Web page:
On the afternoon of May 27, 1917, Topeka socialists convened a meeting at the Unitarian Church on Kansas Avenue. Handbills advertising the meeting boldly announced its purpose – to protest militarism, conscription and “any Despotic Act imposed upon us by National Legislation.” The meeting was largely an ad hoc affair with the location and roster of speakers finalized only several days before. Three of the four speakers – Raymond Moore, his wife Lenora Warneson and Earl Browder were members of the Federation for Democratic Control (FDC) an anti-war organization working out of Kansas City, Missouri and already under the watchful eye of the government.

Raymond Moore

Between seventy-five and ninety people attended, the majority being women causing one reporter in the room to quip the only males of draft age in attendance appeared to be the meeting organizers, newspapermen and speakers. Raymond Moore spoke first. He urged Kansans to organize and file a lawsuit as the FDC was preparing attacking conscription as violating the Thirteenth Amendment of the Constitution’s prohibition of involuntary servitude arguing that if a sufficient number of draft aged men refused to register, the government would recognize the futility of the law and abandon it. He lashed out at the clergy for turning the churches of “the greatest peacemaker in the world” into recruiting offices. Moore announced his intention of writing the mayor of Kansas City of his intention to refuse to register for the draft after which he could “arrest me or do as he pleases.”

Earl Browder

Browder followed Moore. He predicted the war would bring long simmering grievances of the working class to the surface and spur a revolution as it had in Russia. Claiming his soul would be contaminated if he did not stand by his convictions against war and the draft; Browder too announced his intention to refuse to register expressing the hope that others would follow his example. Prior to stepping down, Browder told the crowd that before leaving home, he had advised his wife to hunt down a job as he fully anticipated being arrested.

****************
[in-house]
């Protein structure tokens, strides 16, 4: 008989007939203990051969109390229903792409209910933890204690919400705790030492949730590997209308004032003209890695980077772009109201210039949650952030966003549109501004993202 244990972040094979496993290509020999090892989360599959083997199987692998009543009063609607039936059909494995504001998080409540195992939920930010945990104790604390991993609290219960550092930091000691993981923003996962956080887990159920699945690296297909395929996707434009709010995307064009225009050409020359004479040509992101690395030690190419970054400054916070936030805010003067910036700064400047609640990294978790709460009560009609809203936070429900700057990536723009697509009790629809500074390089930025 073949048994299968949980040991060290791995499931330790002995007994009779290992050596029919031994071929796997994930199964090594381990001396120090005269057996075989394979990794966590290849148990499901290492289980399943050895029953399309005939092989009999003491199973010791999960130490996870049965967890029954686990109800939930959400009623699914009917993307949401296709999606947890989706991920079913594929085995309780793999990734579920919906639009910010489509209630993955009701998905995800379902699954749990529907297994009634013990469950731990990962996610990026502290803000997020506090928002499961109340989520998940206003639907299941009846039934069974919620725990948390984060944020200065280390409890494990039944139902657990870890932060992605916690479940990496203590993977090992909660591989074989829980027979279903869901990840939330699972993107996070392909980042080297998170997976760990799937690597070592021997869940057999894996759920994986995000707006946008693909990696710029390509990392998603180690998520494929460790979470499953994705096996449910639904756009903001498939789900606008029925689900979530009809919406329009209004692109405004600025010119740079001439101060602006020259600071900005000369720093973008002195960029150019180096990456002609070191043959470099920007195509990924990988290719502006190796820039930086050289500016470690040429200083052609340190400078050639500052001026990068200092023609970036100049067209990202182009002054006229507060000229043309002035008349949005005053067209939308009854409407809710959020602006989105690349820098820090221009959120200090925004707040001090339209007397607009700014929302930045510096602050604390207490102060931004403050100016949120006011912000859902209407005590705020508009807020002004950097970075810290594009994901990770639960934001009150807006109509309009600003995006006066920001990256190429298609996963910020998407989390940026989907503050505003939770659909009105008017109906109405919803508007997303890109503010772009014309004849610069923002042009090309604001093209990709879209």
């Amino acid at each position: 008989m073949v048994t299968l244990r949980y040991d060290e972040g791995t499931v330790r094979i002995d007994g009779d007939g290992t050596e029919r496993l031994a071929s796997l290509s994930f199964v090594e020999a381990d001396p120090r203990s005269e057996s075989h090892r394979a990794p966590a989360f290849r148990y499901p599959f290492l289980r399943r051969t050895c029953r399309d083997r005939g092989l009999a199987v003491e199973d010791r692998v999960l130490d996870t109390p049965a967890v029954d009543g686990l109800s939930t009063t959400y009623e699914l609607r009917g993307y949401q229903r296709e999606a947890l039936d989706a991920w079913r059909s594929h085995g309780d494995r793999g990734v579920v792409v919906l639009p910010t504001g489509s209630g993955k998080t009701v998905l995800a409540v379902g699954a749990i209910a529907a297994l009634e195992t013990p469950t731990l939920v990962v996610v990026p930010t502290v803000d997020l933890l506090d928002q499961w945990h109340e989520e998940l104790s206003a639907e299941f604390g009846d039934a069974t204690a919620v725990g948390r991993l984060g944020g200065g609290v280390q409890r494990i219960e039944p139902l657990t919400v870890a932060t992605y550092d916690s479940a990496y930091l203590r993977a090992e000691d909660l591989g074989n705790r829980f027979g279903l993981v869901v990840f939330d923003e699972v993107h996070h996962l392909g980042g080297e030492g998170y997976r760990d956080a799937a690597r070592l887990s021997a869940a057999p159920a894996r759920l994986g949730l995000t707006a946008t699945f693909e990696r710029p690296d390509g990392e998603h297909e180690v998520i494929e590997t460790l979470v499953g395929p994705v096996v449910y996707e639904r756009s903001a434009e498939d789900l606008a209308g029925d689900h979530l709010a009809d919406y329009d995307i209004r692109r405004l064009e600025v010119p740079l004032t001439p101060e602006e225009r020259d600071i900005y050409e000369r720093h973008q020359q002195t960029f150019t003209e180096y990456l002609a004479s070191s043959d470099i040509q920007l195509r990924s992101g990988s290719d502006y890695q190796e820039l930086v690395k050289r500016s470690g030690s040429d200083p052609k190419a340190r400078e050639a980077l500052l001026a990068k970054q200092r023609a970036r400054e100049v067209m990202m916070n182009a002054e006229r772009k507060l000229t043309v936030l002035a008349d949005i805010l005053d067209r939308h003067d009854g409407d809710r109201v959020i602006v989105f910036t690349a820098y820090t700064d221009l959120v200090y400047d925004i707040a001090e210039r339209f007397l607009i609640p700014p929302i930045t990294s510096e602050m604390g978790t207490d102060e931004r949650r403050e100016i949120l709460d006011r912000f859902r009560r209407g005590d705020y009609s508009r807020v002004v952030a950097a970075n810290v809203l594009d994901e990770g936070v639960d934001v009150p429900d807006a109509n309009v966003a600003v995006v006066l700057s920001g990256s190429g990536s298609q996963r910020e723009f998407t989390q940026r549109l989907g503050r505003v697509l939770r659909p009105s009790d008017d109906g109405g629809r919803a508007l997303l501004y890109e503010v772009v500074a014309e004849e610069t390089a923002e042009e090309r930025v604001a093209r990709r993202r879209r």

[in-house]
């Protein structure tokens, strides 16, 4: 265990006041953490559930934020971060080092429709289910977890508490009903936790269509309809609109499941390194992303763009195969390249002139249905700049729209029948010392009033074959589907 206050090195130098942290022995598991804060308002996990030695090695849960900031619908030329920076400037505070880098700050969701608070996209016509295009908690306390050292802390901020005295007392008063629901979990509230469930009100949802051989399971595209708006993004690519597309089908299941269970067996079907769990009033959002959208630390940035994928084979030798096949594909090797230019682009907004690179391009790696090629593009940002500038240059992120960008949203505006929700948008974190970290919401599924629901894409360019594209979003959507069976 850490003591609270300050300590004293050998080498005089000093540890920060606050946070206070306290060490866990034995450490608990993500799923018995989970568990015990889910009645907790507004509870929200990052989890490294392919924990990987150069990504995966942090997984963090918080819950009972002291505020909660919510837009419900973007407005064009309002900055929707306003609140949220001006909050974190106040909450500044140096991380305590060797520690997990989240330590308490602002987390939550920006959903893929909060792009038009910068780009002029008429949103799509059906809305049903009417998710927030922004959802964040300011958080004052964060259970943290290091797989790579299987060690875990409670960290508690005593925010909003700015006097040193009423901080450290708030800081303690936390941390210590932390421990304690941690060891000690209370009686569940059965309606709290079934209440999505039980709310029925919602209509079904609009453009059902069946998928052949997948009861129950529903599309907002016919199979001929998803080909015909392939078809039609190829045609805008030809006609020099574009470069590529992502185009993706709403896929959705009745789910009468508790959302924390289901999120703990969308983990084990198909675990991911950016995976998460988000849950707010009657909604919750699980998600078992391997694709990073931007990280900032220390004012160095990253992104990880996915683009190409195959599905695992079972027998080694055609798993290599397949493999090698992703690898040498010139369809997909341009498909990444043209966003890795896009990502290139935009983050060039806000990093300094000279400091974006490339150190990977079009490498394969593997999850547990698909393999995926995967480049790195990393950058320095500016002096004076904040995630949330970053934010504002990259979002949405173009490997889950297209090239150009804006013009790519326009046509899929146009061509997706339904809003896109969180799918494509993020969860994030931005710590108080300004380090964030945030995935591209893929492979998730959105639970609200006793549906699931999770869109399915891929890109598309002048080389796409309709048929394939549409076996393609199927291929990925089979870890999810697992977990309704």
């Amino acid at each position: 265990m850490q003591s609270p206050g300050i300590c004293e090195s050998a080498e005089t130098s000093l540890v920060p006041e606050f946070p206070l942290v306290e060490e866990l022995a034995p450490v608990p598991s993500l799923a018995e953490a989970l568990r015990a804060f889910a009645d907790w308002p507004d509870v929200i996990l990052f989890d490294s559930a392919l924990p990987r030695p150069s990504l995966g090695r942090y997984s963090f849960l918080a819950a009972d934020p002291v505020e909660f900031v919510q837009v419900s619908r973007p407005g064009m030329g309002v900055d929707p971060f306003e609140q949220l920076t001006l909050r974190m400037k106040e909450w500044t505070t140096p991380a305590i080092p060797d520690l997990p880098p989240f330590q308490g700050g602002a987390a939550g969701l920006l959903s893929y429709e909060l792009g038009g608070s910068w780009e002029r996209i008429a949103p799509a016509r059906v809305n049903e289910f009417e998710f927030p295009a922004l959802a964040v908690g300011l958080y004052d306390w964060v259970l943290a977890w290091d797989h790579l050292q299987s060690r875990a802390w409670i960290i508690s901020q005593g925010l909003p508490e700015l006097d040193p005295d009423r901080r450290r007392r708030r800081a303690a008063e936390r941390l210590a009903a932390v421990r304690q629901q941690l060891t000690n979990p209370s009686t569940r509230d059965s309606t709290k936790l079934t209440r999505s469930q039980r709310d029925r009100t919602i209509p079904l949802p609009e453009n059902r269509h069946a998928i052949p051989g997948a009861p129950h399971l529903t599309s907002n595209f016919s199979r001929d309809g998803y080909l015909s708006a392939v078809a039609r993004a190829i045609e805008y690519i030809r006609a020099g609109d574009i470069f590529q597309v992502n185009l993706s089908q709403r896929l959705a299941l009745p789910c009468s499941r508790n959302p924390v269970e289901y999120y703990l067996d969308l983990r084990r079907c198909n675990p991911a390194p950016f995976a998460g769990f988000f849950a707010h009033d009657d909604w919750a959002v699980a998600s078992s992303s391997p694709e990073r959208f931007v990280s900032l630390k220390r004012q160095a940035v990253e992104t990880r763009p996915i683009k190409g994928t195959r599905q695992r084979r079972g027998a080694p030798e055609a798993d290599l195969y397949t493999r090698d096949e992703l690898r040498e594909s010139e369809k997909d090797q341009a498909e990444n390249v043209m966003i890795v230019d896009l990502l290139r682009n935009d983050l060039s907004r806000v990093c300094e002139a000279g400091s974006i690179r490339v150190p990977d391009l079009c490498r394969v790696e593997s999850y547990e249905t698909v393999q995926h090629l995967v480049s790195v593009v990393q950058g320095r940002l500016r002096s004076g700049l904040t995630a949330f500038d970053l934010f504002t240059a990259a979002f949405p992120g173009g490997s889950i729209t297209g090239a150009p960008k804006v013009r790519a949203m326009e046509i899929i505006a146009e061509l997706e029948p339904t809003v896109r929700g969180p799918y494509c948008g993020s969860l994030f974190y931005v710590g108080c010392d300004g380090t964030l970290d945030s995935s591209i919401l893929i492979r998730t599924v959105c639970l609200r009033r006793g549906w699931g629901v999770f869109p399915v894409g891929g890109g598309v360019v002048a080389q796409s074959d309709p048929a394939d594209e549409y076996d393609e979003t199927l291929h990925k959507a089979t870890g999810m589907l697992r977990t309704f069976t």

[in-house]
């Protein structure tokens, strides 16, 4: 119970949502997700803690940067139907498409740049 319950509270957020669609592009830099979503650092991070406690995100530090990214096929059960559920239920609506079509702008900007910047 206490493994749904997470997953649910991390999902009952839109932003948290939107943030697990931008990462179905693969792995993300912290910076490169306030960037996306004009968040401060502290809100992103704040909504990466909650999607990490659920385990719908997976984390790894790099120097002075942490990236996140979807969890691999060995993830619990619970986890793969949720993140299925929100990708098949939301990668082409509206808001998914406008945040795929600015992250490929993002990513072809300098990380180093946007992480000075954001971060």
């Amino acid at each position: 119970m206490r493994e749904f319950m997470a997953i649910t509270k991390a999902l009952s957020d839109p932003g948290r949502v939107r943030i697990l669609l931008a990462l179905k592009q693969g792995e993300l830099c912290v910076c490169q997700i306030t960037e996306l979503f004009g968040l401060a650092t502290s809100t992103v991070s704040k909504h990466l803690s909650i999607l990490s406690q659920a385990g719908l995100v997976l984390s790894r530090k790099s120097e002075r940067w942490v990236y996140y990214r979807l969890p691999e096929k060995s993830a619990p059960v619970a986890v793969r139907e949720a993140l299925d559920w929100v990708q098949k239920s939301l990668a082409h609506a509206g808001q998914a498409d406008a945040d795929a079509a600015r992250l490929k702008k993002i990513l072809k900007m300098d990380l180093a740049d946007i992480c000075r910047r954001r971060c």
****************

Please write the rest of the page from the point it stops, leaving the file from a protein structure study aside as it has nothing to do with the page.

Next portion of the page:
Leonora Warneson

The most anticipated speaker of the day was Leonora Warneson. A public school teacher, Warneson had garnered notoriety when she was forced to resign for writing an anti-war sentiment on a blackboard ending with the pledge, “I refuse to kill my brother and hide my face in the folds of any flag.” She centered her talk on her experiences testifying the previous April before a congressional committee considering the bill that would become the Espionage Act, declaring there was not a single member of Congress who could give a valid reason for the war.

George Kleihege

The last speaker was University of Kansas Professor George Kleihege. A former candidate for Governor on the Socialist ticket, Kleihege talked of the unfair distribution of wealth in the nation and of the tragedy of sending young men to fight in a rich man’s war. He ended with the plea that the government should never consider taking up arms until they submitted the question to a nation-wide referendum.




Thomas Rosenblum has worked with Historic Hudson Valley, the Smithsonian Institution, and the Oklahoma Historical Society. For the past twenty-five years he has been with the National Park Service as a Curator and Historian and is currently on the staff of Brown v. Board of Education National Historic Site.